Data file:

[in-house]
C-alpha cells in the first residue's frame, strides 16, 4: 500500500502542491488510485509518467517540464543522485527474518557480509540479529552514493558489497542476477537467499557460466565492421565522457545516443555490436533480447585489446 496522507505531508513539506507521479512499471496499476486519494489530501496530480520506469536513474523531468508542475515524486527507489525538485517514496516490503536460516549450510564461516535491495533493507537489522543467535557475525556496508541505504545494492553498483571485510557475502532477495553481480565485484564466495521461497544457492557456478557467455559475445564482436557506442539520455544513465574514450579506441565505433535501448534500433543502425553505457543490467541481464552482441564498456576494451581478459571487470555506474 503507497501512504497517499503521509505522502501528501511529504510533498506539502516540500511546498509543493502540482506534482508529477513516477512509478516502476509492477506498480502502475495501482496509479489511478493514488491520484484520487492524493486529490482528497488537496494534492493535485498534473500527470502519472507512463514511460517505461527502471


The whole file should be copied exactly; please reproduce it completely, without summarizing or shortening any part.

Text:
[in-house]
C-alpha cells in the first residue's frame, strides 16, 4: 500500500502542491488510485509518467517540464543522485527474518557480509540479529552514493558489497542476477537467499557460466565492421565522457545516443555490436533480447585489446 496522507505531508513539506507521479512499471496499476486519494489530501496530480520506469536513474523531468508542475515524486527507489525538485517514496516490503536460516549450510564461516535491495533493507537489522543467535557475525556496508541505504545494492553498483571485510557475502532477495553481480565485484564466495521461497544457492557456478557467455559475445564482436557506442539520455544513465574514450579506441565505433535501448534500433543502425553505457543490467541481464552482441564498456576494451581478459571487470555506474 503507497501512504497517499503521509505522502501528501511529504510533498506539502516540500511546498509543493502540482506534482508529477513516477512509478516502476509492477506498480502502475495501482496509479489511478493514488491520484484520487492524493486529490482528497488537496494534492493535485498534473500527470502519472507512463514511460517505461527502471